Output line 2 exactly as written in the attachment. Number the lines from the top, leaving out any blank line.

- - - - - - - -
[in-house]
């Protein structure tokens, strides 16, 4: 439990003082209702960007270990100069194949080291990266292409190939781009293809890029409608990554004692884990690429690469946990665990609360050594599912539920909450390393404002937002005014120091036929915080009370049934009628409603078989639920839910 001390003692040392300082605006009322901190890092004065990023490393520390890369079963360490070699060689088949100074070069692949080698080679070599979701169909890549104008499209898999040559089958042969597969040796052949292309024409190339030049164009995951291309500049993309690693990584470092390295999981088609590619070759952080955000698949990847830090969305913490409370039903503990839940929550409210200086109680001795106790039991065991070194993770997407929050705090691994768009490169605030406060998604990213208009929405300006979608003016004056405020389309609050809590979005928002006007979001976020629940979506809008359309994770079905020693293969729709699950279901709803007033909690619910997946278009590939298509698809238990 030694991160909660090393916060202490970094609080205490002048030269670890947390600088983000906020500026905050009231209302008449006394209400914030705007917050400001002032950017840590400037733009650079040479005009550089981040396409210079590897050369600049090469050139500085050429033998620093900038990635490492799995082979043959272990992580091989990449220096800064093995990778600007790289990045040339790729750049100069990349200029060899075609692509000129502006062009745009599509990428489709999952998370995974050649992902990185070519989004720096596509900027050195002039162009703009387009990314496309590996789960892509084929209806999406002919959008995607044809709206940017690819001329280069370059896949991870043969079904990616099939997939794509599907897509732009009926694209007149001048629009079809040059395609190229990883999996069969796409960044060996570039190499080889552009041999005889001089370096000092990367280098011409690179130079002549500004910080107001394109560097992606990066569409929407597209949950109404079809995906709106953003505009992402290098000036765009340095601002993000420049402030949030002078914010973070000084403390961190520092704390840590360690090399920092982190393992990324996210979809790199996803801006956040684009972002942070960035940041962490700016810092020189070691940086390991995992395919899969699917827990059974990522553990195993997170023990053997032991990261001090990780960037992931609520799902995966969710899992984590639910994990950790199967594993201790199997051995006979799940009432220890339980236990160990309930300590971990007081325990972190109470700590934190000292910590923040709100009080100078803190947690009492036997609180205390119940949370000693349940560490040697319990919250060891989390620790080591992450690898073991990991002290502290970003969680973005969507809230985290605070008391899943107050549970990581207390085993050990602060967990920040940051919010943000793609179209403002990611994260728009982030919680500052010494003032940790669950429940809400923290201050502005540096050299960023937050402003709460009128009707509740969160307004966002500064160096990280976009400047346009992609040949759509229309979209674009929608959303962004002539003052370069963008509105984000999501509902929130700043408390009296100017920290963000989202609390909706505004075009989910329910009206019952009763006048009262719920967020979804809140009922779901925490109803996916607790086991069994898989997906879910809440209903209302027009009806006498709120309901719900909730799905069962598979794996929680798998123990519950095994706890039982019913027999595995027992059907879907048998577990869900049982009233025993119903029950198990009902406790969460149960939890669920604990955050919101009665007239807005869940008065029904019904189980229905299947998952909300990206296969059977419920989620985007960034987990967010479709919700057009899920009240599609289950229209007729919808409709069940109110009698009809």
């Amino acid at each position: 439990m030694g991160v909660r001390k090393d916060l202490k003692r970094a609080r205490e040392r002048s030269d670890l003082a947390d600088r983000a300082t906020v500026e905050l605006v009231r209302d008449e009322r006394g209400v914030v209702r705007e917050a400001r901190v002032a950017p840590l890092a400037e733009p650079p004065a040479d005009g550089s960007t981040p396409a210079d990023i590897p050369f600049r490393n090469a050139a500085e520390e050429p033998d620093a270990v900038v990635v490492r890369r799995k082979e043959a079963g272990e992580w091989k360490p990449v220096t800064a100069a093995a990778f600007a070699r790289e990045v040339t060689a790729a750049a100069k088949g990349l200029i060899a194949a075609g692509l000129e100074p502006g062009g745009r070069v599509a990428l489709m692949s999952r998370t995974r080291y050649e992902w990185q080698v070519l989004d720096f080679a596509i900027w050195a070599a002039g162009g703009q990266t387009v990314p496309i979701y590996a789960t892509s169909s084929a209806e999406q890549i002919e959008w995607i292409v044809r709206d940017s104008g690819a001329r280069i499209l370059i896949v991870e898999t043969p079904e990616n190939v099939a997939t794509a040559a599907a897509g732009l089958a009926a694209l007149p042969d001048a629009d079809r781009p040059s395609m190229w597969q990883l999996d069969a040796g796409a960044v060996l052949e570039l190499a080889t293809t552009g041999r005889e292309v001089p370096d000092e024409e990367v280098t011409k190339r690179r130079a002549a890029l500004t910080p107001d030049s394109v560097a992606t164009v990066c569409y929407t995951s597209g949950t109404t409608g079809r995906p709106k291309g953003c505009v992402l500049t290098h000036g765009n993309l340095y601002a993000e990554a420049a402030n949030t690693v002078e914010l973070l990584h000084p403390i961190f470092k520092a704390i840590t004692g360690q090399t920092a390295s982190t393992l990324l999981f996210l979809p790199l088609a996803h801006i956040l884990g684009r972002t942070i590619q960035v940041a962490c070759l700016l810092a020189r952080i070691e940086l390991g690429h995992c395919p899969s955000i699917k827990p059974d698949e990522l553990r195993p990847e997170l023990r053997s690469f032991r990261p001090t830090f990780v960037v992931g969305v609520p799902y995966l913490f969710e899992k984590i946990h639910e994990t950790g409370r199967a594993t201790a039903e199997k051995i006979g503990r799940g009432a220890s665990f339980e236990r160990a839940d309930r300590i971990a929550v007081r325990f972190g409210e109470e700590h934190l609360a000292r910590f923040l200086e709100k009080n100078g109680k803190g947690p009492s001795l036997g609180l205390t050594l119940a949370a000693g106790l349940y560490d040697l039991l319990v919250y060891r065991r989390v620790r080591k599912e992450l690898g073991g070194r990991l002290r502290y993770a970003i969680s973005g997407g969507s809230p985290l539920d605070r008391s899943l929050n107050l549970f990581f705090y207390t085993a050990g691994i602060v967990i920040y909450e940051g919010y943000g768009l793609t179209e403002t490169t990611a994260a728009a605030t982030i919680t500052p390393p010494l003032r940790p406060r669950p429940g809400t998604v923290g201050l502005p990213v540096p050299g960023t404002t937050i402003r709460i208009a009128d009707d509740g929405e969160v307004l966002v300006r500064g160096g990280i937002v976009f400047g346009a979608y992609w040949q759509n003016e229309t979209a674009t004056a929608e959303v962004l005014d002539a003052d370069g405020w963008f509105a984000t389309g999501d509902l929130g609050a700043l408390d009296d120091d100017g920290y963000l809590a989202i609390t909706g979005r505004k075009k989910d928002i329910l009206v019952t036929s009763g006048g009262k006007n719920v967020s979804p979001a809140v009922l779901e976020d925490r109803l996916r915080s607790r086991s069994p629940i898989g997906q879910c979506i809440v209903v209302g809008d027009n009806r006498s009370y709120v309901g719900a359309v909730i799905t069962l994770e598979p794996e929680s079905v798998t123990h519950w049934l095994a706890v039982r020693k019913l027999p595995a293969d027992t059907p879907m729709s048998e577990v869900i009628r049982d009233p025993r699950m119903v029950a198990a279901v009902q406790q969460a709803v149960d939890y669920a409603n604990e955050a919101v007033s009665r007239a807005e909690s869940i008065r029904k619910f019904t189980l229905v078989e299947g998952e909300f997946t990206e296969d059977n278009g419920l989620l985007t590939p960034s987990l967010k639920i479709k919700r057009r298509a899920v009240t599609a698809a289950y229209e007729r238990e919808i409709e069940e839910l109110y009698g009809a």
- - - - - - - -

């Protein structure tokens, strides 16, 4: 439990003082209702960007270990100069194949080291990266292409190939781009293809890029409608990554004692884990690429690469946990665990609360050594599912539920909450390393404002937002005014120091036929915080009370049934009628409603078989639920839910 001390003692040392300082605006009322901190890092004065990023490393520390890369079963360490070699060689088949100074070069692949080698080679070599979701169909890549104008499209898999040559089958042969597969040796052949292309024409190339030049164009995951291309500049993309690693990584470092390295999981088609590619070759952080955000698949990847830090969305913490409370039903503990839940929550409210200086109680001795106790039991065991070194993770997407929050705090691994768009490169605030406060998604990213208009929405300006979608003016004056405020389309609050809590979005928002006007979001976020629940979506809008359309994770079905020693293969729709699950279901709803007033909690619910997946278009590939298509698809238990 030694991160909660090393916060202490970094609080205490002048030269670890947390600088983000906020500026905050009231209302008449006394209400914030705007917050400001002032950017840590400037733009650079040479005009550089981040396409210079590897050369600049090469050139500085050429033998620093900038990635490492799995082979043959272990992580091989990449220096800064093995990778600007790289990045040339790729750049100069990349200029060899075609692509000129502006062009745009599509990428489709999952998370995974050649992902990185070519989004720096596509900027050195002039162009703009387009990314496309590996789960892509084929209806999406002919959008995607044809709206940017690819001329280069370059896949991870043969079904990616099939997939794509599907897509732009009926694209007149001048629009079809040059395609190229990883999996069969796409960044060996570039190499080889552009041999005889001089370096000092990367280098011409690179130079002549500004910080107001394109560097992606990066569409929407597209949950109404079809995906709106953003505009992402290098000036765009340095601002993000420049402030949030002078914010973070000084403390961190520092704390840590360690090399920092982190393992990324996210979809790199996803801006956040684009972002942070960035940041962490700016810092020189070691940086390991995992395919899969699917827990059974990522553990195993997170023990053997032991990261001090990780960037992931609520799902995966969710899992984590639910994990950790199967594993201790199997051995006979799940009432220890339980236990160990309930300590971990007081325990972190109470700590934190000292910590923040709100009080100078803190947690009492036997609180205390119940949370000693349940560490040697319990919250060891989390620790080591992450690898073991990991002290502290970003969680973005969507809230985290605070008391899943107050549970990581207390085993050990602060967990920040940051919010943000793609179209403002990611994260728009982030919680500052010494003032940790669950429940809400923290201050502005540096050299960023937050402003709460009128009707509740969160307004966002500064160096990280976009400047346009992609040949759509229309979209674009929608959303962004002539003052370069963008509105984000999501509902929130700043408390009296100017920290963000989202609390909706505004075009989910329910009206019952009763006048009262719920967020979804809140009922779901925490109803996916607790086991069994898989997906879910809440209903209302027009009806006498709120309901719900909730799905069962598979794996929680798998123990519950095994706890039982019913027999595995027992059907879907048998577990869900049982009233025993119903029950198990009902406790969460149960939890669920604990955050919101009665007239807005869940008065029904019904189980229905299947998952909300990206296969059977419920989620985007960034987990967010479709919700057009899920009240599609289950229209007729919808409709069940109110009698009809």